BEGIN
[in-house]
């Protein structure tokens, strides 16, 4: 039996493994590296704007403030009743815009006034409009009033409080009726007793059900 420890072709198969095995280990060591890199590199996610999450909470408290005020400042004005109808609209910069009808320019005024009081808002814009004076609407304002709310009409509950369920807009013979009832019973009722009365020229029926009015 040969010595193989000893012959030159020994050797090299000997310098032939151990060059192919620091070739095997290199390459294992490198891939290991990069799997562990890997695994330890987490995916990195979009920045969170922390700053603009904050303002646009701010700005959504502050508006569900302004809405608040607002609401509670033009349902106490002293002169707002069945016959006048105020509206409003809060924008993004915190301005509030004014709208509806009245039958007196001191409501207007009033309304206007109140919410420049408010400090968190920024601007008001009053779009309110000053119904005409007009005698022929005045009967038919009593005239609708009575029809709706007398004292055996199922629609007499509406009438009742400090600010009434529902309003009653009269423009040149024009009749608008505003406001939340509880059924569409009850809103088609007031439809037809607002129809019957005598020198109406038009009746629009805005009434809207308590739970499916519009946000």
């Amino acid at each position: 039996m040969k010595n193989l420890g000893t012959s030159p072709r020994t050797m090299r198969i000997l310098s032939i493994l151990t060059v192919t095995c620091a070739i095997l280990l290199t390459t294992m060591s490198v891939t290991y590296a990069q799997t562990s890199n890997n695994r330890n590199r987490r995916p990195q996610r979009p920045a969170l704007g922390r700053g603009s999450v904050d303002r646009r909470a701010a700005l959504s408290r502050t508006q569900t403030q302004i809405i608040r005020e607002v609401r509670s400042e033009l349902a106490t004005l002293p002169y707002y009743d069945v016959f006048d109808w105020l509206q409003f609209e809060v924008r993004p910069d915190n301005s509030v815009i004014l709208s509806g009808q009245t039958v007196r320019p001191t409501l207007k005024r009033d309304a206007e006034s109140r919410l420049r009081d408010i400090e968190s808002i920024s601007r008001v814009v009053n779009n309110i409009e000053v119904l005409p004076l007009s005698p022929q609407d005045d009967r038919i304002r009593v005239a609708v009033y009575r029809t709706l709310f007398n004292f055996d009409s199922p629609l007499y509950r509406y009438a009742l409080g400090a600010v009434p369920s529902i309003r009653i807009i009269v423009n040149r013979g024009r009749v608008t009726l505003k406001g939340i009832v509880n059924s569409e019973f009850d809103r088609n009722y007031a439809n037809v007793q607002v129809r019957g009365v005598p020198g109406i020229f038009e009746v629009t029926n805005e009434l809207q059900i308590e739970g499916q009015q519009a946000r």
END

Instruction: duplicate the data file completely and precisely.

[in-house]
């Protein structure tokens, strides 16, 4: 039996493994590296704007403030009743815009006034409009009033409080009726007793059900 420890072709198969095995280990060591890199590199996610999450909470408290005020400042004005109808609209910069009808320019005024009081808002814009004076609407304002709310009409509950369920807009013979009832019973009722009365020229029926009015 040969010595193989000893012959030159020994050797090299000997310098032939151990060059192919620091070739095997290199390459294992490198891939290991990069799997562990890997695994330890987490995916990195979009920045969170922390700053603009904050303002646009701010700005959504502050508006569900302004809405608040607002609401509670033009349902106490002293002169707002069945016959006048105020509206409003809060924008993004915190301005509030004014709208509806009245039958007196001191409501207007009033309304206007109140919410420049408010400090968190920024601007008001009053779009309110000053119904005409007009005698022929005045009967038919009593005239609708009575029809709706007398004292055996199922629609007499509406009438009742400090600010009434529902309003009653009269423009040149024009009749608008505003406001939340509880059924569409009850809103088609007031439809037809607002129809019957005598020198109406038009009746629009805005009434809207308590739970499916519009946000």
């Amino acid at each position: 039996m040969k010595n193989l420890g000893t012959s030159p072709r020994t050797m090299r198969i000997l310098s032939i493994l151990t060059v192919t095995c620091a070739i095997l280990l290199t390459t294992m060591s490198v891939t290991y590296a990069q799997t562990s890199n890997n695994r330890n590199r987490r995916p990195q996610r979009p920045a969170l704007g922390r700053g603009s999450v904050d303002r646009r909470a701010a700005l959504s408290r502050t508006q569900t403030q302004i809405i608040r005020e607002v609401r509670s400042e033009l349902a106490t004005l002293p002169y707002y009743d069945v016959f006048d109808w105020l509206q409003f609209e809060v924008r993004p910069d915190n301005s509030v815009i004014l709208s509806g009808q009245t039958v007196r320019p001191t409501l207007k005024r009033d309304a206007e006034s109140r919410l420049r009081d408010i400090e968190s808002i920024s601007r008001v814009v009053n779009n309110i409009e000053v119904l005409p004076l007009s005698p022929q609407d005045d009967r038919i304002r009593v005239a609708v009033y009575r029809t709706l709310f007398n004292f055996d009409s199922p629609l007499y509950r509406y009438a009742l409080g400090a600010v009434p369920s529902i309003r009653i807009i009269v423009n040149r013979g024009r009749v608008t009726l505003k406001g939340i009832v509880n059924s569409e019973f009850d809103r088609n009722y007031a439809n037809v007793q607002v129809r019957g009365v005598p020198g109406i020229f038009e009746v629009t029926n805005e009434l809207q059900i308590e739970g499916q009015q519009a946000r």